The Sacred Nights of Antinous are what we call the days leading up to, and surrounding, the most important festival day in Naos Antinoou’s ritual year: Foundation Day. These are the days that we observe the death of Antinous in the Nile river, his deification as a god, and the subsequent establishment of his cultus. This year, Foundation Day was also important to us because we established Naos Antinoou as a new queer Greco-Roman-Egyptian reconstructionist polytheist community. Now we find ourselves at the end of the Sacred Nights. We have observed the Festival of Osiris, celebrated the goddesses and female figures surrounding Antinous, walked the Serpent Path and contemplated both the light and the dark, considered fate and making every day important, mourned the death of Antinous, celebrated his becoming a god and triumph over the Underworld, and established again his city and his temple in our hearts. This last day of the Sacred Nights now marks the official transition of Antinous into his role as Liberator.
Technically, we could say that Antinous assumes his role as Liberator on Foundation Day. After all, his deification was a liberation from the Underworld, and breaking through of that barrier that exists between the human and the divine. However, today is the day that we officially recognize this role and welcome it in. In modern Antinoan mythology, Antinous is seen as having triumphed over death through deification, now ascending into the celestial spheres to do battle for 90 days with the various archons who restrict and oppress us in our lives. The end of that 90 days will take us to the Festival of Stella Antinoi, or the Star of Antinous, where, having defeated the archons that oppress us, Antinous then transitions into his role as Navigator.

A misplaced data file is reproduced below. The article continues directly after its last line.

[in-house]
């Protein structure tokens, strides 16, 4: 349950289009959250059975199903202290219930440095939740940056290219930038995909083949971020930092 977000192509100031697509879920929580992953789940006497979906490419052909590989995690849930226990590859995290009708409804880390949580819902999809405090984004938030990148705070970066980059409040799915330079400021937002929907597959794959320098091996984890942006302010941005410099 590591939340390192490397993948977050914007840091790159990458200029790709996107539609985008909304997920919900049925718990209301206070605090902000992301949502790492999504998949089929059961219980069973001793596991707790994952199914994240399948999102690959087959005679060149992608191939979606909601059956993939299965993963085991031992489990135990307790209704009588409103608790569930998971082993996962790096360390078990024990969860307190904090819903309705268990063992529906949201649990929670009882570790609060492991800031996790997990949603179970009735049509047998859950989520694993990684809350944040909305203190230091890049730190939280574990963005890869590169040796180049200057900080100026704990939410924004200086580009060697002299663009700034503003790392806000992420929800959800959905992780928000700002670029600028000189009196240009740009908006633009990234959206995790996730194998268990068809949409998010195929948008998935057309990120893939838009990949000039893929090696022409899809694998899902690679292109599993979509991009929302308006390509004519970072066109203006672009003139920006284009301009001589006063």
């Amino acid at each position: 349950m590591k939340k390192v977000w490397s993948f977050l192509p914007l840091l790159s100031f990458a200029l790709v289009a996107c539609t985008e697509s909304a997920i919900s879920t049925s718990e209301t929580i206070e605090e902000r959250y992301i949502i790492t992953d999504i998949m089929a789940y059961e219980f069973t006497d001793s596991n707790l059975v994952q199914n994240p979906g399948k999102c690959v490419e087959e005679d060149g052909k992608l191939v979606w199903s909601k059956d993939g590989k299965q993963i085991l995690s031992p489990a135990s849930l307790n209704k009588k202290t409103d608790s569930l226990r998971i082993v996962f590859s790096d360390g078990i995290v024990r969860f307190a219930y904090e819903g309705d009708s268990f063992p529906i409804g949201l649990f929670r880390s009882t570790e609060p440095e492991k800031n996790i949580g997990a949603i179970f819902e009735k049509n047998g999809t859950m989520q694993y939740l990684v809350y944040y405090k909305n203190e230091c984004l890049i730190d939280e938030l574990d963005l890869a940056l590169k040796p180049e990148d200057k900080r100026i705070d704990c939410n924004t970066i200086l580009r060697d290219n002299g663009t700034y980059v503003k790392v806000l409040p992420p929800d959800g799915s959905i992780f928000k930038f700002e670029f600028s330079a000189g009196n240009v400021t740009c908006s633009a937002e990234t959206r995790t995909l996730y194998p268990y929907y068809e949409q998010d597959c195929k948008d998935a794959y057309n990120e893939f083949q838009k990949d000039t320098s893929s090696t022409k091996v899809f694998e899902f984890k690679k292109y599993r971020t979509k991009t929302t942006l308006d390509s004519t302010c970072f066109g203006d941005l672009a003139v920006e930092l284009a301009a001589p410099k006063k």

As Liberator, the focus is on warrior energy. This isn’t necessarily that hyper-masculine, super athletic aggressive warrior energy, although it can mean that too. One of the central stories to our mythology is the account of the Lion hunt, after all, so that hunter imagery is certainly present. Athletic games held in honor of Antinous were also common, so that image of the sculpted, muscular athlete is also realistic. However, it should be noted that at those games, there were also competitions for poetry and art. Physical prowess was not the only focus. In the same way, we recognize warriors as those who fight against oppression not just physically, but with words and actions. It’s supporting justice for all those who have traditionally been oppressed and excluded. It’s supporting equality for LGBT individuals. It’s speaking up in support of Black Lives Matter and standing with people of color against a racist system. It’s standing in solidarity with the Standing Rock Sioux when the government wants to put a pipeline through their ancestral lands. It’s supporting the Trans* community against hateful laws. It’s supporting the rights of women everywhere to autonomy over their own body and the ability to make their own healthcare choices. And it’s all the things in our lives that we need to change, to conquer, and seek liberation from, whether those things are psychological and emotional issues, life circumstances, or bad habits we are seeking to change. These are all things that Antinous the Liberator cares about and lends his agency to.
Ave Ave Antinoe Liberator!